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Star-crossed in Crimson

Posted: Friday, October 01, 2010

One of Juneau-Douglas' best football players has barely seen the field over the last three years.

Klas Stolpe / Juneau Empire
Klas Stolpe / Juneau Empire

Since starting 11 games as a freshman receiver on the 2007 state championship team, senior Eric Fagerstrom's prep career has gone from sure-fire future star to star-crossed.

Fagerstrom's older brothers, Alex and Ryan, are both in the Juneau-Douglas Crimson Bears Hall of Fame, and Eric was poised to surpass them both as the best - and last - of the esteemed bunch.

"When you look at him and his brothers, when Ryan was a freshman, he was playing in the Senior Division in the JYFL. And when Alex was a freshman, he was the starting quarterback for the JV team. When Eric was a freshman, he was a starting receiver for the varsity," JDHS coach Rich Sjoroos said. "Eric was on a path to surpass both of his brothers just based on how things started out.

"He just seemed a little more mature at that grade level than his older brothers."

But then came the first injury.

It originally occured when he was snowboarding and hurt his back, though he never got it checked out. Fagerstrom was coaching at a kids camp a week before varsity summer practices began. He said he then hyperextended and reinjured it. A trip to the doctor showed he had actually broken his back.

Doctors said he wasn't going to be able to play at all, but after a second opinion three months later showed the injury wasn't healing, he was cleared to play because it wasn't going to get any worse.

"I wore a back brace when I played, but (the doctor) said I could still play. It didn't feel good," Fagerstrom said of the pain. "But after missing five games, that was enough for me. I wanted to play."

He was limited to the final six games of the year and what would turn out to be the signature moment of his career. Fagerstrom scored the game-winning touchdown against South Anchorage in the state semifinals to put JDHS in its second straight championship game.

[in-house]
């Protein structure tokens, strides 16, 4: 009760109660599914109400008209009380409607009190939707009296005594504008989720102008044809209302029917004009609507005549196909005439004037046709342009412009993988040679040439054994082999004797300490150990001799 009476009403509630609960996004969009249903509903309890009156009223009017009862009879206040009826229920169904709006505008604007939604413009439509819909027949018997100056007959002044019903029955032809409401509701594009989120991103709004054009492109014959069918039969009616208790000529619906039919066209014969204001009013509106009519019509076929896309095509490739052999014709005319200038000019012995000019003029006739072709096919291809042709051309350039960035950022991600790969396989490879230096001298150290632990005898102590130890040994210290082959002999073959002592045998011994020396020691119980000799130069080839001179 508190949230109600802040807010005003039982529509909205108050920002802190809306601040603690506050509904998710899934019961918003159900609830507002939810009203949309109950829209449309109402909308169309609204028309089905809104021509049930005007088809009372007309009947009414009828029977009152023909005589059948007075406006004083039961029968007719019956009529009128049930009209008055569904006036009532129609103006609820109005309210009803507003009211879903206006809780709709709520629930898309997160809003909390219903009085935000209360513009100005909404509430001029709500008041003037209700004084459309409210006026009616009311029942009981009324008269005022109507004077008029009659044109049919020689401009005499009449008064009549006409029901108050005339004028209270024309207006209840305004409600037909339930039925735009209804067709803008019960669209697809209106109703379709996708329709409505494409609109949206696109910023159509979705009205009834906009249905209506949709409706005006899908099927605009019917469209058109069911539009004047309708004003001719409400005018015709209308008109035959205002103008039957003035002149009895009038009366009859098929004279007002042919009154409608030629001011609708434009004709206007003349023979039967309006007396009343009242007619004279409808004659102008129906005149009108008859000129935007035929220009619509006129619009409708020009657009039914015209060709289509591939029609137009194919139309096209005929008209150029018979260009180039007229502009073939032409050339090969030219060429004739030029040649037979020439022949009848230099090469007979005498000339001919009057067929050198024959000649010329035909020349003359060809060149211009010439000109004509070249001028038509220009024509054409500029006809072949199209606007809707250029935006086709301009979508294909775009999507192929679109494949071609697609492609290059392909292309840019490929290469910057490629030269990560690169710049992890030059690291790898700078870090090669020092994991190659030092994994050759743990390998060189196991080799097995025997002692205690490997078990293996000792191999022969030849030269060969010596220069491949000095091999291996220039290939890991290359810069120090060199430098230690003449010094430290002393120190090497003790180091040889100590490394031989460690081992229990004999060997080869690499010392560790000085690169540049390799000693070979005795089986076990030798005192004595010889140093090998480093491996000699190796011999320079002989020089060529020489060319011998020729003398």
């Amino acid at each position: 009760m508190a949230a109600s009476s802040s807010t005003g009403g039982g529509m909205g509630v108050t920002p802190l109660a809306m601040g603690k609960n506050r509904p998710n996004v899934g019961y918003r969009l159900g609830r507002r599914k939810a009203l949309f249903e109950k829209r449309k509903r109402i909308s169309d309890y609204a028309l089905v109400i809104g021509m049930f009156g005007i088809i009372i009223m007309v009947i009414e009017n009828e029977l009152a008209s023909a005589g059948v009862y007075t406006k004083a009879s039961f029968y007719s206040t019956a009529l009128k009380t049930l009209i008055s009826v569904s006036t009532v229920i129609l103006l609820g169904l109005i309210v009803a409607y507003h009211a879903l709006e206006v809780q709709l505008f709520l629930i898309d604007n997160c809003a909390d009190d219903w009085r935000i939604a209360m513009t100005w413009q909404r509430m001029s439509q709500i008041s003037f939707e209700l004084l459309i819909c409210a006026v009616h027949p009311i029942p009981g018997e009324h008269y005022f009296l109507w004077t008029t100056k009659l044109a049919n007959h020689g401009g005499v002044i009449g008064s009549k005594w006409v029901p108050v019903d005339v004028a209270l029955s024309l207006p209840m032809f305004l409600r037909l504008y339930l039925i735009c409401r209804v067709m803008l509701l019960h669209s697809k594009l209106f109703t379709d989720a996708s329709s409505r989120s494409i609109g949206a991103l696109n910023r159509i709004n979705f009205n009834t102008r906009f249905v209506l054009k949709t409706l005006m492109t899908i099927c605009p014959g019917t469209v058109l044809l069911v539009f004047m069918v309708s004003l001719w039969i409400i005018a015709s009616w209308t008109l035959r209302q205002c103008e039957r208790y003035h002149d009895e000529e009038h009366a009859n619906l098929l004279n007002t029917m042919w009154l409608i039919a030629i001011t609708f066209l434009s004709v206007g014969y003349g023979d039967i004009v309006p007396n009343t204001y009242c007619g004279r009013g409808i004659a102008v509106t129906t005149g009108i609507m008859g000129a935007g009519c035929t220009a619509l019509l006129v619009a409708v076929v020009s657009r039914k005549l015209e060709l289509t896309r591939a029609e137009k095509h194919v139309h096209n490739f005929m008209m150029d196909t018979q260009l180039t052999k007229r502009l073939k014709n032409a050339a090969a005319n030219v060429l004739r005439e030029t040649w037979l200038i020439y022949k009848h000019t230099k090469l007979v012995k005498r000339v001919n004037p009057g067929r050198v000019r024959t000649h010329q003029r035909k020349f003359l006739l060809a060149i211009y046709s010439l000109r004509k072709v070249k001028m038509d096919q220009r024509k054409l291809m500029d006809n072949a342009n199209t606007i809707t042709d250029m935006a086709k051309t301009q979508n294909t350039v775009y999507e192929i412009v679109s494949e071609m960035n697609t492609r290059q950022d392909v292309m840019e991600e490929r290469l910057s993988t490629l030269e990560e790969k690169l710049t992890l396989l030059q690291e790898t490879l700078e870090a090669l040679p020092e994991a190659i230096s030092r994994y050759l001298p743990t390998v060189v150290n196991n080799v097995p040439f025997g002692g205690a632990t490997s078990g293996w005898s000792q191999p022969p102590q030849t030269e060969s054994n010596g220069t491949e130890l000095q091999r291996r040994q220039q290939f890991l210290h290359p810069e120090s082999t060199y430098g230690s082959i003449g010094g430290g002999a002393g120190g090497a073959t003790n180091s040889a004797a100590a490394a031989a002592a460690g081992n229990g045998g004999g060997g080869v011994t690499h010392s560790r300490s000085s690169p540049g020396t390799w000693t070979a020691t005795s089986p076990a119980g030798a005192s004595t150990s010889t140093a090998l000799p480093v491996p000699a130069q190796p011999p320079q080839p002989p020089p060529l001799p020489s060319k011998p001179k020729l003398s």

With his career seemingly back on track, the second injury struck. During the Red and White scrimmage before his junior season started, Fagerstrom broke his ankle.

"It was kind of a fluke," he said. "I didn't really get touched and I just stepped on it, and then it just broke.

"Missing half of the season before, I was ready to get back on the field," he continued. "And then the injury just wiped everything out. But I had to deal with it."

To make matters worse, Fagerstrom broke his wrist snowboarding and then wasn't able to play basketball or baseball last season.

"I tried a double back flip and it didn't go too well," Fagerstrom chuckled.

Poised to finally have that breakout season as one of the cornerstones of a high-octane spread offense, Fagerstrom scored five touchdowns in two games before it happened again, this time in Week 3.

"Everything was going great. I had five touchdowns in the first two games and that was the best I'd ever played in high school," he said. "I was pretty excited and looking forward to the rest of the year, and then I tore my ACL."

Fagerstrom said he caught a pass and turned upfield down the sideline when a player grabbed his jersey on his back shoulder, twisting him around. His foot stayed planted and he heard a pop. After being on the ground for about 30 seconds he said the pain instantly stopped and he stood up, jogged and told the coaches he was ready to go back in the game.